Directed by Robert Schwentke
Starring Ryan Reynolds, Jeff Bridges, Mary-Louise Parker, Kevin Bacon, Stephanie Szostak, James Hong, Marissa Miller
The plot, characters, tone and general intent of Men In Black get another go-round in this weary comic book adaptation from director, Robert Schwentke (RED).
Ryan Reynolds is Nick Walker, a cop who, after being betrayed and murdered by his corrupt partner (a hammy Kevin Bacon), finds himself given the opportunity to work off some bad karma with a century-long stint in the Rest In Peace Department (geddit?), whose mandate is to hunt down evil ghosts that threaten earth. He is partnered up with Roy Pulsipher (Jeff Bridges, the best thing here by a country mile), a veteran R.I.P.D. officer who was an Old West Marshall back when he was alive. As is customary in these scenarios, they stumble across a plot that not only threatens the entire world, but also Nick’s widow, Julia (Stephanie Szostak).
All up, it’s a laborious exercise, with very little originality to its credit. In addition to the blatant swipes from Men In Black – swap out ghosts for aliens and they’re almost indistinguishable – there’s a lot of Ghostbusters in the film’s workaday approach to the supernatural and inexplicable. Don’t mistake that for a good thing, though; R.I.P.D. is comparable to Ghostbusters in much the same way that Evolution is – a similar concept executed to much lesser effect.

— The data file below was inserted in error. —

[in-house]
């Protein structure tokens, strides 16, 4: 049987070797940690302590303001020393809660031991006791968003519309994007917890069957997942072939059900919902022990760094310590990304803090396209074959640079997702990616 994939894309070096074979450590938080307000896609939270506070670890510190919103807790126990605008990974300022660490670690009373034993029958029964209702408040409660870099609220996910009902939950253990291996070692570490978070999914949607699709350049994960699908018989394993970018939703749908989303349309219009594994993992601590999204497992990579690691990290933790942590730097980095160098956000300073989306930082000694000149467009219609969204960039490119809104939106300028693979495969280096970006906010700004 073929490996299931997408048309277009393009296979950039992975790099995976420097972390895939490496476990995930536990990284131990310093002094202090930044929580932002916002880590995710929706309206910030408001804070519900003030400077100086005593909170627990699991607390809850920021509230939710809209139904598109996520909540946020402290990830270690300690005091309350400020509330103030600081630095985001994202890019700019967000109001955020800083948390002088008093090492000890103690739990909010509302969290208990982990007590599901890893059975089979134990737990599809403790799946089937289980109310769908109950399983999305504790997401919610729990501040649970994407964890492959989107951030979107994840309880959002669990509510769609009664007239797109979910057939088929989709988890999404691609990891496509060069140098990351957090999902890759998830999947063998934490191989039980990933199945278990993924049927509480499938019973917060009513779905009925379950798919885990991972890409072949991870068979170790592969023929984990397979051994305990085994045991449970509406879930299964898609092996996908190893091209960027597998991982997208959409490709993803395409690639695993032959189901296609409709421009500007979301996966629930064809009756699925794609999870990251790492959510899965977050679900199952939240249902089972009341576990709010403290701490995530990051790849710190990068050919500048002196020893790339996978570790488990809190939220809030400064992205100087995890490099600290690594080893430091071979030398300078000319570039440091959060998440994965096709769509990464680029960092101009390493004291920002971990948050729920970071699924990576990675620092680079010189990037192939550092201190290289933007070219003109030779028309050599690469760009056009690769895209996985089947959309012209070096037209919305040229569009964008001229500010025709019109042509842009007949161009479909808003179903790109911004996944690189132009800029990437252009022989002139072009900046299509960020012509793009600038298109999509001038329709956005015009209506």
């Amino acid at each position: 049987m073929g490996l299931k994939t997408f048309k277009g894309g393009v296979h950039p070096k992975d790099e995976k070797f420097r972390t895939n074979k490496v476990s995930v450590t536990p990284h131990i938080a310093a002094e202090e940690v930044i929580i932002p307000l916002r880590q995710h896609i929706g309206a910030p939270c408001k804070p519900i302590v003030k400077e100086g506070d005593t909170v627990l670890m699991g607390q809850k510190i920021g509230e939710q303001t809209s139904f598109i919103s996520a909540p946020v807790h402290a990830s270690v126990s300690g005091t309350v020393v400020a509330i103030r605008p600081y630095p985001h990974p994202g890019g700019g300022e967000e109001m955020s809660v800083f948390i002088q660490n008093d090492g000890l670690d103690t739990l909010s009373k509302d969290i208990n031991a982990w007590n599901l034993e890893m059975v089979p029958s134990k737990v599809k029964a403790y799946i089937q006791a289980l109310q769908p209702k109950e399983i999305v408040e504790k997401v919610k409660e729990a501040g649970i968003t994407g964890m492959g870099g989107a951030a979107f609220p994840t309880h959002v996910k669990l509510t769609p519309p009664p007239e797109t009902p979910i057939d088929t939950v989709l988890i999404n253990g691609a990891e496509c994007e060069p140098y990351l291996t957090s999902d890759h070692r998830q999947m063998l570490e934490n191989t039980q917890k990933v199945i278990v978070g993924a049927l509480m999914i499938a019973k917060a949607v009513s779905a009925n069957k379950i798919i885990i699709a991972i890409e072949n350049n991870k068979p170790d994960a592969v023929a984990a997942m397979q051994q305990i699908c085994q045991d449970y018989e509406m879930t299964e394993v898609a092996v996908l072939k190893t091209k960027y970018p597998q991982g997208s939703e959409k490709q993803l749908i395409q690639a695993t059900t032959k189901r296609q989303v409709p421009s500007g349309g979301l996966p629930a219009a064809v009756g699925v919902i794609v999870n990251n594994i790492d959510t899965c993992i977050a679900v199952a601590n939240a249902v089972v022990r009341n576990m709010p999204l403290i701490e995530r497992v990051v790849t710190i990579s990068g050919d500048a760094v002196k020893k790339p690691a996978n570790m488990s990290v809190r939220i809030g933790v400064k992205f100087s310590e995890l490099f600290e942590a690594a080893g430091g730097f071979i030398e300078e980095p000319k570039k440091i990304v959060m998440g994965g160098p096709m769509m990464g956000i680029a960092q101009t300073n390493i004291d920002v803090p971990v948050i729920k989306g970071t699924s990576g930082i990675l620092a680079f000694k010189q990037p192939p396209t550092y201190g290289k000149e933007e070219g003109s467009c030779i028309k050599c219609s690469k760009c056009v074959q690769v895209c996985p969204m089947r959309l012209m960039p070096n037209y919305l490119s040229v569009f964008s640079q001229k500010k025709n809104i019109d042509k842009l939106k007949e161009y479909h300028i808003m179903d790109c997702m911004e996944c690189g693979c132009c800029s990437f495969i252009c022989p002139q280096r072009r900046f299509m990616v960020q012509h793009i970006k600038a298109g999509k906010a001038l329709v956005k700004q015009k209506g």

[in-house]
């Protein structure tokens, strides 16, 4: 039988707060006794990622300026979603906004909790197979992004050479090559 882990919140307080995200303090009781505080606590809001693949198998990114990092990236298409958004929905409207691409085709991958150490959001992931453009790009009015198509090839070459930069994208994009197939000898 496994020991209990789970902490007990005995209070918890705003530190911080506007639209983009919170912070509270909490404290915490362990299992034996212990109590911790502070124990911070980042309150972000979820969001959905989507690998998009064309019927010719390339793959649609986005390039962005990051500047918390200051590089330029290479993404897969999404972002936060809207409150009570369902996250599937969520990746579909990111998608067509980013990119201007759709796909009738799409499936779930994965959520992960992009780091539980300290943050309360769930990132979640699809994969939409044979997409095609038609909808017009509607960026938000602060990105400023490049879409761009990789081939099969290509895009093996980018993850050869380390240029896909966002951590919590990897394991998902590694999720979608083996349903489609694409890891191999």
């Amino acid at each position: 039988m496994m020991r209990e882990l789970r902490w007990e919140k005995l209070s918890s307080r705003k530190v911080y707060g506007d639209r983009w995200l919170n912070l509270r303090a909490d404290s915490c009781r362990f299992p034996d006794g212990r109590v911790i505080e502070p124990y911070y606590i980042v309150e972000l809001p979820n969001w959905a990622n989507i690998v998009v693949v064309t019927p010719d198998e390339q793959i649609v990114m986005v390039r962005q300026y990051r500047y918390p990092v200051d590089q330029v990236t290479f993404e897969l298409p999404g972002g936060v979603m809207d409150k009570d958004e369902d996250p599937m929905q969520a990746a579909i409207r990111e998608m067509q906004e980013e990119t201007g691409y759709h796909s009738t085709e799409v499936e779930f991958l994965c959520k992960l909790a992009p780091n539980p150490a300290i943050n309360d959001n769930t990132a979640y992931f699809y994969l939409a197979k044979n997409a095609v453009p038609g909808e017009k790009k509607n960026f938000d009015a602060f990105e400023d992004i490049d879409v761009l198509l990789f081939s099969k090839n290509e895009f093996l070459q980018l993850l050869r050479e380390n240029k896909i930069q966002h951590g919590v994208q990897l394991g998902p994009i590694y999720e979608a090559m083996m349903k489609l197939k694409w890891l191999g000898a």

Bridges aside – and at this point in the game his excellence is something we can just about take for granted – the rest of the cast is a mixed bag. Reynolds is as blandly inoffensive as ever, managing to be simultaneously likable and unengaging. Mary-Louise Parker has little to do as our heroes’ superior officer, while James Hong and Marissa Miller turn up as Nick and Roy’s alter egos – living people see Nick as Hong and Roy as Miller, which does lead to some fun running gags, although once again the concept isn’t original; it’s a lift from the cult series, Dead Like Me.
Hell, everything’s a lift here. R.I.P.D. might be the most unoriginal non-sequel or reboot we’ve seen in years, a concoction of elements that have worked previously and, if you have a calculator where your heart is, should work here. That it doesn’t is proof that good films are more than the sum of their parts. Even the discrete pieces that do work – some nice monster designs, albeit crudely executed; the odd well-timed gag; Jeff Bridges – are largely overwhelmed, lost in a wash of mediocrity.
To be fair, R.I.P.D. is not the worst film ever made. It’s not even the worst film to come out this year. It is, however, a resolutely average one; a middle-of-the-road paint-by-numbers affair that, in trying to please everybody, won’t really appeal to anybody. It’s difficult to imagine never having anything better to do than watch this one. Save it for a hungover Sunday.